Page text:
BAFTA’s first (and not only) big nominations snub was to leave Spotlight’s Tom McCarthy off the shortlist. He was replaced by Ridley Scott for The Martian, but otherwise it’s the same line-up as for Best Film. That doesn’t necessarily make it easier to predict, but last weekend’s Directors’ Guild ceremony is a big indicator for both BAFTA and the Oscars.
Should win In the absence of McCarthy, Todd Haynes’ labour of love, Carol, would be a more than deserving winner, as well as having the added advantage of being classed as a British film. A truly heady and intoxicating brew about the power of love, it’s beautiful film making and Haynes deserves the credit for it.
Will win In last year’s battle between Birdman and Boyhood at the BAFTAs, Alejandro Inarritu lost out. Inevitably, there’ll be a feeling that it’s his turn this year and that, coupled with his Directors’ Guild win, means it’s close to being a done deal. A win for home grown favourite Ridley Scott would go down a storm, but it’ll be Alejandro Innaritu for The Revenant.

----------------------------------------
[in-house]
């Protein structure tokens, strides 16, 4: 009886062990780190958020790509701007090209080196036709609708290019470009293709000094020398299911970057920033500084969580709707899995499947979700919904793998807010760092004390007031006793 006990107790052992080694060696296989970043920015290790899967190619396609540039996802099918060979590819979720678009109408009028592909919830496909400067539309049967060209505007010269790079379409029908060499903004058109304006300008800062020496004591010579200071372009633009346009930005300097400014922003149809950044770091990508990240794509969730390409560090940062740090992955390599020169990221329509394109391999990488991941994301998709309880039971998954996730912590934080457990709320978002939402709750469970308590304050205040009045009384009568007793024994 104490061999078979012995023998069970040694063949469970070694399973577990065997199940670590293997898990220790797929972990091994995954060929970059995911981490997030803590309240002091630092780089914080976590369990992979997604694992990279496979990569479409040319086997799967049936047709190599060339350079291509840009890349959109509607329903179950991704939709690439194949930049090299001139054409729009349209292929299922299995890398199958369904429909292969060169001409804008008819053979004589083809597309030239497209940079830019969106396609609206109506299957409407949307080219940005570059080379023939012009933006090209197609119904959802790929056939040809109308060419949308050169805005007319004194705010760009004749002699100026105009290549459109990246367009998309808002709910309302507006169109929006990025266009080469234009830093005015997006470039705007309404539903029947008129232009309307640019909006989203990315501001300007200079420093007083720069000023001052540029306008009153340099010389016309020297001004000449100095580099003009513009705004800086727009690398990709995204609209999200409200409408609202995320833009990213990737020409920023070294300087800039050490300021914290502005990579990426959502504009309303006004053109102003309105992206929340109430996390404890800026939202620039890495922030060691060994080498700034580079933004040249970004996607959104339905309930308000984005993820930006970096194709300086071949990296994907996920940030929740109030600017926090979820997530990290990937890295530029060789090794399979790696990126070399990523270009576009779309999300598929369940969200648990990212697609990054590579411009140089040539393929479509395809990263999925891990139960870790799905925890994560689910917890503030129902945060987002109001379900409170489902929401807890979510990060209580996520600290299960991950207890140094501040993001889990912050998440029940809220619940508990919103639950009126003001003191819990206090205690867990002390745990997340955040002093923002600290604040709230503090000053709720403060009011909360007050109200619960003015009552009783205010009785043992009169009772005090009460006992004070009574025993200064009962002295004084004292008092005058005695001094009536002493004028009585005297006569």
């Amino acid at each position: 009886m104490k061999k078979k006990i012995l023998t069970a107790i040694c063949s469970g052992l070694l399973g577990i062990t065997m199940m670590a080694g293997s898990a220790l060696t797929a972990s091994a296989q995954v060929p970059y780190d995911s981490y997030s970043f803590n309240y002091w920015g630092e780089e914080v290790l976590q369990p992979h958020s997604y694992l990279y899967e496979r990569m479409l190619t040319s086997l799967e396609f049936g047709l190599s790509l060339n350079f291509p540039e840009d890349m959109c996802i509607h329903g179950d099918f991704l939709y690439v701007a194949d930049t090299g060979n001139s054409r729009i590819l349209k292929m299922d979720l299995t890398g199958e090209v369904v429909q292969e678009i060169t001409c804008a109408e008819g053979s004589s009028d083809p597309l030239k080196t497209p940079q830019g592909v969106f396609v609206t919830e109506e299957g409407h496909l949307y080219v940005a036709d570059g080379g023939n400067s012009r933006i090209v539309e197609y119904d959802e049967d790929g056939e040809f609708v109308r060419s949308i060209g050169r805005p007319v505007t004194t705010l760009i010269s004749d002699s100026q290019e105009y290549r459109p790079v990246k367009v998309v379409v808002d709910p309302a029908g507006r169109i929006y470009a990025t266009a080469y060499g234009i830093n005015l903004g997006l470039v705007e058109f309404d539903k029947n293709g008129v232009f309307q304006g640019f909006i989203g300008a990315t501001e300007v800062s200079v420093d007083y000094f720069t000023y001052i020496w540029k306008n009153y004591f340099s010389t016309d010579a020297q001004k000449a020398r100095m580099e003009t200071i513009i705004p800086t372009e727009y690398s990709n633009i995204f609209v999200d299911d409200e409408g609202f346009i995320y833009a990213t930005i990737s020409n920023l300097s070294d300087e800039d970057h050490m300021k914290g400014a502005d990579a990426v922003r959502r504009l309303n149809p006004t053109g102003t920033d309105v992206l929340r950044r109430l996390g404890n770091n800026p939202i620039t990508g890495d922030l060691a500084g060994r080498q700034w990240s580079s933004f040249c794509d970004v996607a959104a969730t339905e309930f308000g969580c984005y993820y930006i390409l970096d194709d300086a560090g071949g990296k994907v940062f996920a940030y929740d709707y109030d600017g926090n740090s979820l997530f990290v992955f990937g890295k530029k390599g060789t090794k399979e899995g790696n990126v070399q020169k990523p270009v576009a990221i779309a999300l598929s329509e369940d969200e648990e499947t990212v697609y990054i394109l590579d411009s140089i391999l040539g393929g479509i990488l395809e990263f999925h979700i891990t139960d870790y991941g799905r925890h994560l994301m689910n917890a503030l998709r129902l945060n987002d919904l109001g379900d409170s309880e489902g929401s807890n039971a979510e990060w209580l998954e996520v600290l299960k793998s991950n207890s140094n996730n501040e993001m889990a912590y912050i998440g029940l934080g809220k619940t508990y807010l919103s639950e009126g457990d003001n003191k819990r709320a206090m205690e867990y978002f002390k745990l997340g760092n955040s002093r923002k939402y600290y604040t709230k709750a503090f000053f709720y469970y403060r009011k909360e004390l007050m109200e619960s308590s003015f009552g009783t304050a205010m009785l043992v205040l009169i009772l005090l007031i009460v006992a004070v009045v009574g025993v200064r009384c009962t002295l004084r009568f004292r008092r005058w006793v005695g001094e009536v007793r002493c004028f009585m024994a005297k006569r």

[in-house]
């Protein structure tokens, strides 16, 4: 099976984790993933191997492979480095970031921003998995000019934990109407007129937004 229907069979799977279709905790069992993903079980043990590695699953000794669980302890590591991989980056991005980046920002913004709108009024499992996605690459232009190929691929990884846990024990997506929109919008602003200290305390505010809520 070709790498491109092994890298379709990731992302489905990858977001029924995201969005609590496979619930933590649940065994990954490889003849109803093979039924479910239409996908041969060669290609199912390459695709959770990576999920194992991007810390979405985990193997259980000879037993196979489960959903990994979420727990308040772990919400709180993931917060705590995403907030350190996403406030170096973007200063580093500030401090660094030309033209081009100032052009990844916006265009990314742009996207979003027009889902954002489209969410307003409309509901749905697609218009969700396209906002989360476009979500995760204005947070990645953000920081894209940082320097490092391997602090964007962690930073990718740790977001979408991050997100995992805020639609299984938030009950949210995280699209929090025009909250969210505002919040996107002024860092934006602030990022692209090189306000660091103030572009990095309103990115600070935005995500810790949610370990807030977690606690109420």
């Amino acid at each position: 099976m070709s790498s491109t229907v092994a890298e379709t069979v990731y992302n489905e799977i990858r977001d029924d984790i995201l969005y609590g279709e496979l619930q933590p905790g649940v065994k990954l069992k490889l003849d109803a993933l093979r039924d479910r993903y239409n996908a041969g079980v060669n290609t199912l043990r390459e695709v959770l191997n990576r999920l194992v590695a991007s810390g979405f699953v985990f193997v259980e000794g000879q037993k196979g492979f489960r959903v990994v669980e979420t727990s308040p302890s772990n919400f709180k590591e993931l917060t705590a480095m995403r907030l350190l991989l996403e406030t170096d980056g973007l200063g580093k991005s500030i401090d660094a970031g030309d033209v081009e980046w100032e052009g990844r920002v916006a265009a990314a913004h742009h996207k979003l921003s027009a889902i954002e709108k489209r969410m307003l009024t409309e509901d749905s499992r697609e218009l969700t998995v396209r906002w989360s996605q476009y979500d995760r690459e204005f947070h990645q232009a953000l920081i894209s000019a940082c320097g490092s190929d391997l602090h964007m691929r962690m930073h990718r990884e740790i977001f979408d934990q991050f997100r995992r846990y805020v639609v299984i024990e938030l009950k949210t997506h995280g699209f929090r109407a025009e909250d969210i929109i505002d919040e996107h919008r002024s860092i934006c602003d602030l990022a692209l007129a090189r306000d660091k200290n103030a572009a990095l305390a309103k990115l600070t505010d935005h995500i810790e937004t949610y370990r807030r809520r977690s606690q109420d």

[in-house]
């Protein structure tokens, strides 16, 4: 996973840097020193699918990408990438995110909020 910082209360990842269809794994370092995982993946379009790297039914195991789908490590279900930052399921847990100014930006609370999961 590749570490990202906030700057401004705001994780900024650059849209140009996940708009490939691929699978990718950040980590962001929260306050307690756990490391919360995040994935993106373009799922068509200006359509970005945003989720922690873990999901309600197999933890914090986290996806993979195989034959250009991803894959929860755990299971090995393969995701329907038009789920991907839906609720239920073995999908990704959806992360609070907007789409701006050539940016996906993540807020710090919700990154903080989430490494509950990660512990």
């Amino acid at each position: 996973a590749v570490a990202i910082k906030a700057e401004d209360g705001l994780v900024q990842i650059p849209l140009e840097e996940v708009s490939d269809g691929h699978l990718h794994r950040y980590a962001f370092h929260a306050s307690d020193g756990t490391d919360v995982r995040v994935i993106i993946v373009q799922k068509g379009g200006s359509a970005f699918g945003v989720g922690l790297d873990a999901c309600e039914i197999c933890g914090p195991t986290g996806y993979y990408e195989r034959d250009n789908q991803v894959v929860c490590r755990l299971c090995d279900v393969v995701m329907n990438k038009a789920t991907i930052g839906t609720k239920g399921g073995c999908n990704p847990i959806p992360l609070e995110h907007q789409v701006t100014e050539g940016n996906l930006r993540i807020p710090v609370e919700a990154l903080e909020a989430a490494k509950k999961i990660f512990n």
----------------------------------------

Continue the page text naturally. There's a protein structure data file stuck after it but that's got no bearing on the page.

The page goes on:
This is one of the easier categories to predict, and that’s no disrespect to the other four nominees. As in previous years, one performance has swept all before it and 2016 doesn’t look like being any different.
Should win Leonardo Di Caprio for The Revenant. Having seen all five performances in contention, his stands apart from the others because it demands so much more of the actor. The lack of dialogue means he has to communicate with his body and through a series of guttural noises.
Will win Much as I rated Michael Fassbender in Steve Jobs, his turn will come another year. I can’t see how Di Caprio can fail.